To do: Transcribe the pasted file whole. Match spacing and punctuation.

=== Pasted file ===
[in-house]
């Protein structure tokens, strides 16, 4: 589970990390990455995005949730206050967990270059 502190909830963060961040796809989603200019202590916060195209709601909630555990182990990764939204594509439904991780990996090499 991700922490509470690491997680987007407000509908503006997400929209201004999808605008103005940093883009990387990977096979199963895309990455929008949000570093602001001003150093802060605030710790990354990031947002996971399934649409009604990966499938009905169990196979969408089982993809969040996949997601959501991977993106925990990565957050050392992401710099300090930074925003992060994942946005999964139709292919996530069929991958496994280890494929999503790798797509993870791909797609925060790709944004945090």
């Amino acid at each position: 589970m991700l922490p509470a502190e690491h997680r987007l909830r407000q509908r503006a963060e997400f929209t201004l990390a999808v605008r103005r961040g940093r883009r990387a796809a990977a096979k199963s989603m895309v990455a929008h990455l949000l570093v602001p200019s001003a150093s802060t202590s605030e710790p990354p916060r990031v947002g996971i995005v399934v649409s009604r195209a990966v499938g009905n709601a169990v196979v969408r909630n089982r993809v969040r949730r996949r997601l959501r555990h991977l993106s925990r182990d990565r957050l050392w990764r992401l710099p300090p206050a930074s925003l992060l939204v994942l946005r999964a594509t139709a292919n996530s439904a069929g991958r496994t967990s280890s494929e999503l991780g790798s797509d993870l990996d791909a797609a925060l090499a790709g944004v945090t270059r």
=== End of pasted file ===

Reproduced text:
[in-house]
């Protein structure tokens, strides 16, 4: 589970990390990455995005949730206050967990270059 502190909830963060961040796809989603200019202590916060195209709601909630555990182990990764939204594509439904991780990996090499 991700922490509470690491997680987007407000509908503006997400929209201004999808605008103005940093883009990387990977096979199963895309990455929008949000570093602001001003150093802060605030710790990354990031947002996971399934649409009604990966499938009905169990196979969408089982993809969040996949997601959501991977993106925990990565957050050392992401710099300090930074925003992060994942946005999964139709292919996530069929991958496994280890494929999503790798797509993870791909797609925060790709944004945090």
């Amino acid at each position: 589970m991700l922490p509470a502190e690491h997680r987007l909830r407000q509908r503006a963060e997400f929209t201004l990390a999808v605008r103005r961040g940093r883009r990387a796809a990977a096979k199963s989603m895309v990455a929008h990455l949000l570093v602001p200019s001003a150093s802060t202590s605030e710790p990354p916060r990031v947002g996971i995005v399934v649409s009604r195209a990966v499938g009905n709601a169990v196979v969408r909630n089982r993809v969040r949730r996949r997601l959501r555990h991977l993106s925990r182990d990565r957050l050392w990764r992401l710099p300090p206050a930074s925003l992060l939204v994942l946005r999964a594509t139709a292919n996530s439904a069929g991958r496994t967990s280890s494929e999503l991780g790798s797509d993870l990996d791909a797609a925060l090499a790709g944004v945090t270059r």